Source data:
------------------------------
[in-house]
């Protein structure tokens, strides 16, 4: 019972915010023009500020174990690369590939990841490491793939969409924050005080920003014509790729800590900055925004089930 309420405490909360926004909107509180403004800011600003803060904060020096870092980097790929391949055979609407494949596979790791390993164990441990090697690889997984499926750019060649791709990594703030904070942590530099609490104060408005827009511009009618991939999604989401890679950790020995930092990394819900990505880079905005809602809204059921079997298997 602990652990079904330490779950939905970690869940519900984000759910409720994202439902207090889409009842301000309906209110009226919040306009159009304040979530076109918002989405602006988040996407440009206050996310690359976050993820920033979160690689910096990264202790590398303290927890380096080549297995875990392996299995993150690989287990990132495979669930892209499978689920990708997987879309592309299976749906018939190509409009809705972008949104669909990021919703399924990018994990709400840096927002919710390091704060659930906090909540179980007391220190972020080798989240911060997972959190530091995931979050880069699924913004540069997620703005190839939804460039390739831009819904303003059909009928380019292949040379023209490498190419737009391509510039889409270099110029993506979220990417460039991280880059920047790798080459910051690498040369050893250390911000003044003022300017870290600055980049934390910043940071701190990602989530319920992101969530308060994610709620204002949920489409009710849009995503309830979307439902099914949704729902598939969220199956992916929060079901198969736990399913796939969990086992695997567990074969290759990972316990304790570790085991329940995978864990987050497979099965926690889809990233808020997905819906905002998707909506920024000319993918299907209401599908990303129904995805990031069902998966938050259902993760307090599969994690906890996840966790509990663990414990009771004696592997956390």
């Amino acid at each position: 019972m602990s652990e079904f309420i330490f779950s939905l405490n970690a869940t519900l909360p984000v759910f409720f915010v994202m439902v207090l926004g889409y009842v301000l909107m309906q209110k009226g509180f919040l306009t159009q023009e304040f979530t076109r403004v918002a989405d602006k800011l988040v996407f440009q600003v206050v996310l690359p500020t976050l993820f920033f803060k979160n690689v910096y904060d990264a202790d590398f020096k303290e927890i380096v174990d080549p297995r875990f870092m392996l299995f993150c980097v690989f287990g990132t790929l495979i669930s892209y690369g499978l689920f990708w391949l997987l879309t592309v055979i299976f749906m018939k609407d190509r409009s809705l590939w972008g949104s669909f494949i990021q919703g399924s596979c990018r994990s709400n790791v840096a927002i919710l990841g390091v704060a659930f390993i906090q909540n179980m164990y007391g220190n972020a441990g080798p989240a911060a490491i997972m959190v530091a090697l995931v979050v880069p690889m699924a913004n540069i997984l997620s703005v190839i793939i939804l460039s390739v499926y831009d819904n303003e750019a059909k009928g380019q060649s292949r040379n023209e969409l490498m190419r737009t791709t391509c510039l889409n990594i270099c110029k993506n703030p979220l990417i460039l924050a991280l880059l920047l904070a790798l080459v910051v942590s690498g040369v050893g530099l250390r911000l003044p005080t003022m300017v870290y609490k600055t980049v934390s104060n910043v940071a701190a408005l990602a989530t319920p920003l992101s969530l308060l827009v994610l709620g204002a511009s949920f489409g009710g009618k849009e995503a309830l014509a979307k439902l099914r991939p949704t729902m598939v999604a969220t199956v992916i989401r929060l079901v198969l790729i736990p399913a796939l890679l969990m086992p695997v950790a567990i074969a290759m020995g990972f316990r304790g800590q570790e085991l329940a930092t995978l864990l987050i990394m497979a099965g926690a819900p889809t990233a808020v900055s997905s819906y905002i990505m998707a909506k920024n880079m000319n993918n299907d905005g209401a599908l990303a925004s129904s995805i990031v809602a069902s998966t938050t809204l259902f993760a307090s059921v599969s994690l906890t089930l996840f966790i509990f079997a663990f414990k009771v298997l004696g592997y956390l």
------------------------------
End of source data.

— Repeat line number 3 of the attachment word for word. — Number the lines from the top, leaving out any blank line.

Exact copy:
């Amino acid at each position: 019972m602990s652990e079904f309420i330490f779950s939905l405490n970690a869940t519900l909360p984000v759910f409720f915010v994202m439902v207090l926004g889409y009842v301000l909107m309906q209110k009226g509180f919040l306009t159009q023009e304040f979530t076109r403004v918002a989405d602006k800011l988040v996407f440009q600003v206050v996310l690359p500020t976050l993820f920033f803060k979160n690689v910096y904060d990264a202790d590398f020096k303290e927890i380096v174990d080549p297995r875990f870092m392996l299995f993150c980097v690989f287990g990132t790929l495979i669930s892209y690369g499978l689920f990708w391949l997987l879309t592309v055979i299976f749906m018939k609407d190509r409009s809705l590939w972008g949104s669909f494949i990021q919703g399924s596979c990018r994990s709400n790791v840096a927002i919710l990841g390091v704060a659930f390993i906090q909540n179980m164990y007391g220190n972020a441990g080798p989240a911060a490491i997972m959190v530091a090697l995931v979050v880069p690889m699924a913004n540069i997984l997620s703005v190839i793939i939804l460039s390739v499926y831009d819904n303003e750019a059909k009928g380019q060649s292949r040379n023209e969409l490498m190419r737009t791709t391509c510039l889409n990594i270099c110029k993506n703030p979220l990417i460039l924050a991280l880059l920047l904070a790798l080459v910051v942590s690498g040369v050893g530099l250390r911000l003044p005080t003022m300017v870290y609490k600055t980049v934390s104060n910043v940071a701190a408005l990602a989530t319920p920003l992101s969530l308060l827009v994610l709620g204002a511009s949920f489409g009710g009618k849009e995503a309830l014509a979307k439902l099914r991939p949704t729902m598939v999604a969220t199956v992916i989401r929060l079901v198969l790729i736990p399913a796939l890679l969990m086992p695997v950790a567990i074969a290759m020995g990972f316990r304790g800590q570790e085991l329940a930092t995978l864990l987050i990394m497979a099965g926690a819900p889809t990233a808020v900055s997905s819906y905002i990505m998707a909506k920024n880079m000319n993918n299907d905005g209401a599908l990303a925004s129904s995805i990031v809602a069902s998966t938050t809204l259902f993760a307090s059921v599969s994690l906890t089930l996840f966790i509990f079997a663990f414990k009771v298997l004696g592997y956390l």